by Michel Faber
A few days ago, watching a TV show, I got tears in my eyes. That doesn't happen very often. For a start, I haven't watched television for many years, and also, it takes a lot to make me cry. My own private sorrows can make me weep, and occasionally a song can penetrate my defences (June Tabor's "A Proper Sort of Gardener" does it to me every time), but when it comes to novels or on-screen narratives, I'm tough to crack. Pathos and poignancy are, to me, tactics and techniques; in my work as a writer, I fetch them from my toolbox and use them as required. Show me a tear-jerking movie, and I'll sit stony-faced, analysing the hell out of it. "Oh yes, this is the bit where they hope people will start sniffling. Not badly done at all, I suppose, for this sort of thing. I'd rate it a 6/10. Maybe even a 7." Yet a few days ago, sitting in front of the TV, I got choked up.
Does it change anything if I tell you that the TV drama which moved me was an adaptation of my own novel The Crimson Petal and the White? My wife and I watched it on a home-made DVD that was posted to us by the film-makers. It was episode four, the final instalment. We'd seen episodes one to three some weeks before, fresh from the cutting room. All four discs captured the production in an almost-but-not-quite-finished state, with missing voiceovers and the odd "note to self" jotted in subtitles, reminding boffins and dubbers to fix this or that. But the crucial things – the script, the acting, the direction, the cinematography – were all there. I was hugely impressed.
Parental pride at seeing "my baby" up there? I don't think so. The mere fact of my novel being filmed means very little to me. For a long while after The Crimson Petal's publication in 2002, it looked as though Hollywood was going to adapt it. The production team responsible for the Spider-Man franchise had bought the option, and rumours abounded that Kirsten Dunst would play my heroine Sugar. I could not have been less interested. Receiving updates on it from my publishers was like receiving news about a fashion expo in Taiwan. Who cares? The producer emailed me, asking me a trivial question about the Victorian era which I interpreted as a feeler to test whether I might get involved in some capacity. Mindful that Hollywood has a long history of wasting authors' time, flattering them into writing screenplays which then get rewritten by half a dozen hacks, I responded with polite standoffishness. The project never got off the ground.
But listen: I want to tell you a story. Imagine a girl who's been abused all her life, firstly by her mother and then by everyone else she meets. By the time she's 19, she's already been a prostitute for years. But she's smart. Very smart. One of her clients falls in love with her (or does he?) and puts her intelligence to good use helping him run his business. Lots of other stuff happens – it's a long story and I don't have much space to tell it – but after a while, this prostitute finds herself looking after a six-year-old child. Mothering her, if you like. But we all know that the cycle of abuse is vicious. Will she poison the soul of this little girl, the way her own mother poisoned hers? Last week, I watched this drama being acted out on TV. I saw a young woman embracing a child and I could tell, looking into that young woman's eyes, that she would sooner kill herself than harm that child. And my own eyes prickled.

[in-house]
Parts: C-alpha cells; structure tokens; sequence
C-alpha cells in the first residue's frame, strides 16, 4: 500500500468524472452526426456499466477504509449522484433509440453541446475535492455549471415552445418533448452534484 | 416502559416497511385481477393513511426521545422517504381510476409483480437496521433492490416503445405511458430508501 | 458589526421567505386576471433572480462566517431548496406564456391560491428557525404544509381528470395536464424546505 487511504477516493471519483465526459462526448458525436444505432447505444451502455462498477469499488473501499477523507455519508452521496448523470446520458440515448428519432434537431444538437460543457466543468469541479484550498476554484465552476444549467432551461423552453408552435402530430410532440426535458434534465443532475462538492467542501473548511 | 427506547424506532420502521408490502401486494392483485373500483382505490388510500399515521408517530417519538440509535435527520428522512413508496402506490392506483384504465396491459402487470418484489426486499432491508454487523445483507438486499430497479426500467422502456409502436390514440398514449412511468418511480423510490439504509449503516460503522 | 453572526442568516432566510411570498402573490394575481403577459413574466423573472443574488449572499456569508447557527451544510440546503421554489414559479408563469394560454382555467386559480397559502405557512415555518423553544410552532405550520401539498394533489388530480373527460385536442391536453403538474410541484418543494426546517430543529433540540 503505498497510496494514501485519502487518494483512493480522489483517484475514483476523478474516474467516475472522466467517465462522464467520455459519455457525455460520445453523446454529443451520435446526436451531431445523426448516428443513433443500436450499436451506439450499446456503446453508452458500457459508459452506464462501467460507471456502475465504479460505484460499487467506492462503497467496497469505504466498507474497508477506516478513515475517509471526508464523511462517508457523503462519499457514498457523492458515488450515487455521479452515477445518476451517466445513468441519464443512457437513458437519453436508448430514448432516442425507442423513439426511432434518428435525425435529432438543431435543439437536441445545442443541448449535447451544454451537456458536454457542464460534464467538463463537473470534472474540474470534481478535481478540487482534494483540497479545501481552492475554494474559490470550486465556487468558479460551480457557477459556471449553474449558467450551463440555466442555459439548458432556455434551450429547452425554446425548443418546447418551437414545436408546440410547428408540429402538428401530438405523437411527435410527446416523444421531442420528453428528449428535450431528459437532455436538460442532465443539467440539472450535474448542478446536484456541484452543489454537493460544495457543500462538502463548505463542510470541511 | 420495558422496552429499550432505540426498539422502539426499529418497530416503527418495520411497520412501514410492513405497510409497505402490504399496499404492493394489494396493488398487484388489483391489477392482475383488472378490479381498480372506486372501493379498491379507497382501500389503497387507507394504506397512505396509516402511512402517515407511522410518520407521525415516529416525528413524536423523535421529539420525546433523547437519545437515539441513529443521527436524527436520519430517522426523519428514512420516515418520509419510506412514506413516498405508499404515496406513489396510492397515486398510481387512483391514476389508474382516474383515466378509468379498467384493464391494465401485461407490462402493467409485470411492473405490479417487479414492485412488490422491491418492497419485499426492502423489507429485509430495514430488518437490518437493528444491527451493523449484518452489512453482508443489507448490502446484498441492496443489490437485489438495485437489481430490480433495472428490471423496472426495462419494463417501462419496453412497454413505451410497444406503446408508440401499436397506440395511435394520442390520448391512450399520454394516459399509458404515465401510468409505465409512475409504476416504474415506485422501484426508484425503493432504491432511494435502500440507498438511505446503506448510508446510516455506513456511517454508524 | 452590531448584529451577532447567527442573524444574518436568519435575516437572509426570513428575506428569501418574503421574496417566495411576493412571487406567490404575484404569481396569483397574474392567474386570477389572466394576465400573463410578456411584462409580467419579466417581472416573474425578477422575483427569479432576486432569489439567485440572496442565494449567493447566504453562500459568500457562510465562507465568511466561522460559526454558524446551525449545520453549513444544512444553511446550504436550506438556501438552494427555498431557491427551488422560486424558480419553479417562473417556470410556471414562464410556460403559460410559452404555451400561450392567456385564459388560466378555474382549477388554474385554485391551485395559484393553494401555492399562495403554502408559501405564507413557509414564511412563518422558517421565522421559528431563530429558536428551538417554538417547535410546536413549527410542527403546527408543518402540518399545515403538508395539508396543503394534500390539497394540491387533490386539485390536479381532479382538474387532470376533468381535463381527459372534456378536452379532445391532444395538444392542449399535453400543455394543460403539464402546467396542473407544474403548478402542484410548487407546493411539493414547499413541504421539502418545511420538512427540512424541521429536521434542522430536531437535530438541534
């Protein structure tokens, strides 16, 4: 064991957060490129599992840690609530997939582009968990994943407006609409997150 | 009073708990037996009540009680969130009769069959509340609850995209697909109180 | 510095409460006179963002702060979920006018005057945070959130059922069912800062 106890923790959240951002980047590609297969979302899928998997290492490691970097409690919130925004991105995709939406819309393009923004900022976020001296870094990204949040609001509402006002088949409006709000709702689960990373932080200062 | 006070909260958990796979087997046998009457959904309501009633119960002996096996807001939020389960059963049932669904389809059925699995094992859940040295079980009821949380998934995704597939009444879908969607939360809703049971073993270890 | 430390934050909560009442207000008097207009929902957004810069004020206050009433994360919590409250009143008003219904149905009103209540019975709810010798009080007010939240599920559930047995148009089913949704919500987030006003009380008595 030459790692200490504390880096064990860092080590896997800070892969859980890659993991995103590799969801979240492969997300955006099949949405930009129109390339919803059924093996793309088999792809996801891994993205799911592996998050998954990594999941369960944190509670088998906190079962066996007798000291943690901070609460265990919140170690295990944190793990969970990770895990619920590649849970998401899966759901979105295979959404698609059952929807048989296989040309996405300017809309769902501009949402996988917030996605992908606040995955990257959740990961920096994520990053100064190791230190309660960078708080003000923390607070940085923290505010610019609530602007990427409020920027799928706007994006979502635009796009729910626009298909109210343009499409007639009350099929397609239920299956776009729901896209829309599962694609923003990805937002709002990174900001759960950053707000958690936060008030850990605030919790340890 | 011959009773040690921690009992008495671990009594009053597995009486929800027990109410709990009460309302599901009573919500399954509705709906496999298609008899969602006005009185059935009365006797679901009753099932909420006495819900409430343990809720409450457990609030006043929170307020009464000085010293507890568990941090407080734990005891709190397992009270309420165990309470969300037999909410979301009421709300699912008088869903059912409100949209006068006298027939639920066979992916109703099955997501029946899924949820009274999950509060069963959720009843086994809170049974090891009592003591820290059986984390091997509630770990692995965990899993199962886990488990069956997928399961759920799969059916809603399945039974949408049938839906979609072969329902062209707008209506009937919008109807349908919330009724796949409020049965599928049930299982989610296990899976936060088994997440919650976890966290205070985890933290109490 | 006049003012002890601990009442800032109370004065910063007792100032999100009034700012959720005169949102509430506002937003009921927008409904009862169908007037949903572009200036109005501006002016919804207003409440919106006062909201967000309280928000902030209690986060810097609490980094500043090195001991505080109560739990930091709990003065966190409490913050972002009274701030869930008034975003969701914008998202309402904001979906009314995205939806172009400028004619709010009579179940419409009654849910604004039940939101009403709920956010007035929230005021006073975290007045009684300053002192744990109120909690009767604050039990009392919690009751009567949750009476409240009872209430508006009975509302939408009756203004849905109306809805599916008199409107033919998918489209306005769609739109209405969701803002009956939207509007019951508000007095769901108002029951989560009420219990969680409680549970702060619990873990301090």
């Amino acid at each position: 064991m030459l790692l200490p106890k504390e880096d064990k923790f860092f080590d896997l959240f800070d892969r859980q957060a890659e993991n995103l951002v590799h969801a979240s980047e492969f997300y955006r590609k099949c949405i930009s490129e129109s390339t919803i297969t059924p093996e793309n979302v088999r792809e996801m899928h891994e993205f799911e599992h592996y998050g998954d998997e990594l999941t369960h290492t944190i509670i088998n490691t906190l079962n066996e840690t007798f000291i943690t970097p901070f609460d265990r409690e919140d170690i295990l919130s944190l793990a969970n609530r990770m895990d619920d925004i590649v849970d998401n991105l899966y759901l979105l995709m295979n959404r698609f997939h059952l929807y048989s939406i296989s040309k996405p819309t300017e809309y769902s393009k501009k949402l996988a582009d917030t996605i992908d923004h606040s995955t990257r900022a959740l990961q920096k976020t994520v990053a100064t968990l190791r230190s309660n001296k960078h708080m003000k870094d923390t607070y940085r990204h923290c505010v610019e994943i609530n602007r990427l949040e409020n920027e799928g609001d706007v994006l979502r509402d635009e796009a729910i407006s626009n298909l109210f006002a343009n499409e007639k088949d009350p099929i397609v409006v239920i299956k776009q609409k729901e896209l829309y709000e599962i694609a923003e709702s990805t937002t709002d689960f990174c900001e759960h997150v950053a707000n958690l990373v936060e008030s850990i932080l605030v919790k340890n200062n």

The publicity surrounding the TV series of The Crimson Petal (BBC2 on Wednesdays) has focused, unsurprisingly, on the filth and the sex. The usual gallery of pundits has regurgitated the usual British squeamishness about bodily functions. Happily, there has also been praise for the actors – Chris O'Dowd's William Rackham blowing away any misconception of O'Dowd as "merely" a comic actor, Gillian Anderson's Mrs Castaway gleefully corroding any residual memory of the X-Files babe, Amanda Hale's Agnes giving you the creeps while stealing your sympathy. As Sugar, Romola Garai dons period costume yet again, lulling viewers into thinking they're in for another serving of Victorian nostalgia; instead, Garai takes them somewhere else entirely – into the psyche of a frighteningly damaged female, and on a journey that ends not in the boudoir but in the nursery. Scriptwriter Lucinda Coxon, in cutting the 850-page narrative down to filmable size, has wisely decided that at heart, it's about parental nurture or the lack of it – about grownups who are really overgrown children in search of lost or absent mothers, and the children that they in turn produce. I had feared that any film or TV adaptation of The Crimson Petal would discard this theme as uninteresting, and instead generate the drama from Sugar's rise through society: the ruthless, beautiful courtesan who claws her way to the top. Maybe that's the drama most people would have preferred to see. Maybe the risks that Coxon and director Marc Munden have taken, in creating something that's so different from the norm, will lose them their audience. I hope not.
When answering questions, over the years, about film and TV adaptations of my books, I have always maintained that no movie or TV series could ever change or damage my work. The Crimson Petal and the White is a book, and it will win or lose the trust of each reader when they begin reading its pages. That relationship will go on. But, to my surprise, I've just seen something on TV that I feel has its own artistic integrity and its own emotional power. It's someone else's baby, but damn it, I care how it gets treated.